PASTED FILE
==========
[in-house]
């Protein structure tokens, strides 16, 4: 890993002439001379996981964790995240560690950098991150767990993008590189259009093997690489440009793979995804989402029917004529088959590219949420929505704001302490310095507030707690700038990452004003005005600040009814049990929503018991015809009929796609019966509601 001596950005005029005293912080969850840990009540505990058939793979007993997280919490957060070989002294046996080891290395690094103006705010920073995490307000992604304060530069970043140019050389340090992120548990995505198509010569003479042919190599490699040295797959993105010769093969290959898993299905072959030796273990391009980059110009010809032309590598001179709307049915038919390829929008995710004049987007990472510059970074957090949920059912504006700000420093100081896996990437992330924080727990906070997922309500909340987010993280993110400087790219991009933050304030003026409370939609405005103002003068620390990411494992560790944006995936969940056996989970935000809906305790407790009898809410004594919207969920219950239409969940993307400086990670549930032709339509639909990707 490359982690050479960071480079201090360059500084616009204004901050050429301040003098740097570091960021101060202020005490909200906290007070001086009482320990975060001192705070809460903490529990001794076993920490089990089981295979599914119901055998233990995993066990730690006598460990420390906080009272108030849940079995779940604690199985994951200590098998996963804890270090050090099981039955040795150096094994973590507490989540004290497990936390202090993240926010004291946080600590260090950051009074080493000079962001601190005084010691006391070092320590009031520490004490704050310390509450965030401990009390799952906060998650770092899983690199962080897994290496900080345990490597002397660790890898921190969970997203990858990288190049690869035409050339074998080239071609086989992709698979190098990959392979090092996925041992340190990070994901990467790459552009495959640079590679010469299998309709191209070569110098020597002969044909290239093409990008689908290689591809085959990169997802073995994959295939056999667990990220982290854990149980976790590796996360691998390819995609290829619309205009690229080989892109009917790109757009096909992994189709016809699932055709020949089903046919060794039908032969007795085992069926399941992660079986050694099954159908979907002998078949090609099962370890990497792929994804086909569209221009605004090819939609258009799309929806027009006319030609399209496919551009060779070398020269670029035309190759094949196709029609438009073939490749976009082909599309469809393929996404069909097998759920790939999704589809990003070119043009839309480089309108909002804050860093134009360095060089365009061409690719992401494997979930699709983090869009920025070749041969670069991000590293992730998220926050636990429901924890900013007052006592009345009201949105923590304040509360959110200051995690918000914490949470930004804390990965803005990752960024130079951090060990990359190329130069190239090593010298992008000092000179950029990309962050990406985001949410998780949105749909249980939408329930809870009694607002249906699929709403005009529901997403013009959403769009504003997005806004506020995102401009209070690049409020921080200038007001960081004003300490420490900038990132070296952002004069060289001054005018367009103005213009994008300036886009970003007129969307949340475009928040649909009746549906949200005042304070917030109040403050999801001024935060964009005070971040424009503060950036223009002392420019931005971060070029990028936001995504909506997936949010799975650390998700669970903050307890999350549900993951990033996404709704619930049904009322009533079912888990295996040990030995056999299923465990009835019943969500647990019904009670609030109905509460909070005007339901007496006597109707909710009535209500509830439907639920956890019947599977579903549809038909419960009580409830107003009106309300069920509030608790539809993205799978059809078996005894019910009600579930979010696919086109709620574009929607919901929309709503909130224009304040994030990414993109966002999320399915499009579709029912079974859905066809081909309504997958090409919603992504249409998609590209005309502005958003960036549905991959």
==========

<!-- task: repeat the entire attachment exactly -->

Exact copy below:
[in-house]
């Protein structure tokens, strides 16, 4: 890993002439001379996981964790995240560690950098991150767990993008590189259009093997690489440009793979995804989402029917004529088959590219949420929505704001302490310095507030707690700038990452004003005005600040009814049990929503018991015809009929796609019966509601 001596950005005029005293912080969850840990009540505990058939793979007993997280919490957060070989002294046996080891290395690094103006705010920073995490307000992604304060530069970043140019050389340090992120548990995505198509010569003479042919190599490699040295797959993105010769093969290959898993299905072959030796273990391009980059110009010809032309590598001179709307049915038919390829929008995710004049987007990472510059970074957090949920059912504006700000420093100081896996990437992330924080727990906070997922309500909340987010993280993110400087790219991009933050304030003026409370939609405005103002003068620390990411494992560790944006995936969940056996989970935000809906305790407790009898809410004594919207969920219950239409969940993307400086990670549930032709339509639909990707 490359982690050479960071480079201090360059500084616009204004901050050429301040003098740097570091960021101060202020005490909200906290007070001086009482320990975060001192705070809460903490529990001794076993920490089990089981295979599914119901055998233990995993066990730690006598460990420390906080009272108030849940079995779940604690199985994951200590098998996963804890270090050090099981039955040795150096094994973590507490989540004290497990936390202090993240926010004291946080600590260090950051009074080493000079962001601190005084010691006391070092320590009031520490004490704050310390509450965030401990009390799952906060998650770092899983690199962080897994290496900080345990490597002397660790890898921190969970997203990858990288190049690869035409050339074998080239071609086989992709698979190098990959392979090092996925041992340190990070994901990467790459552009495959640079590679010469299998309709191209070569110098020597002969044909290239093409990008689908290689591809085959990169997802073995994959295939056999667990990220982290854990149980976790590796996360691998390819995609290829619309205009690229080989892109009917790109757009096909992994189709016809699932055709020949089903046919060794039908032969007795085992069926399941992660079986050694099954159908979907002998078949090609099962370890990497792929994804086909569209221009605004090819939609258009799309929806027009006319030609399209496919551009060779070398020269670029035309190759094949196709029609438009073939490749976009082909599309469809393929996404069909097998759920790939999704589809990003070119043009839309480089309108909002804050860093134009360095060089365009061409690719992401494997979930699709983090869009920025070749041969670069991000590293992730998220926050636990429901924890900013007052006592009345009201949105923590304040509360959110200051995690918000914490949470930004804390990965803005990752960024130079951090060990990359190329130069190239090593010298992008000092000179950029990309962050990406985001949410998780949105749909249980939408329930809870009694607002249906699929709403005009529901997403013009959403769009504003997005806004506020995102401009209070690049409020921080200038007001960081004003300490420490900038990132070296952002004069060289001054005018367009103005213009994008300036886009970003007129969307949340475009928040649909009746549906949200005042304070917030109040403050999801001024935060964009005070971040424009503060950036223009002392420019931005971060070029990028936001995504909506997936949010799975650390998700669970903050307890999350549900993951990033996404709704619930049904009322009533079912888990295996040990030995056999299923465990009835019943969500647990019904009670609030109905509460909070005007339901007496006597109707909710009535209500509830439907639920956890019947599977579903549809038909419960009580409830107003009106309300069920509030608790539809993205799978059809078996005894019910009600579930979010696919086109709620574009929607919901929309709503909130224009304040994030990414993109966002999320399915499009579709029912079974859905066809081909309504997958090409919603992504249409998609590209005309502005958003960036549905991959």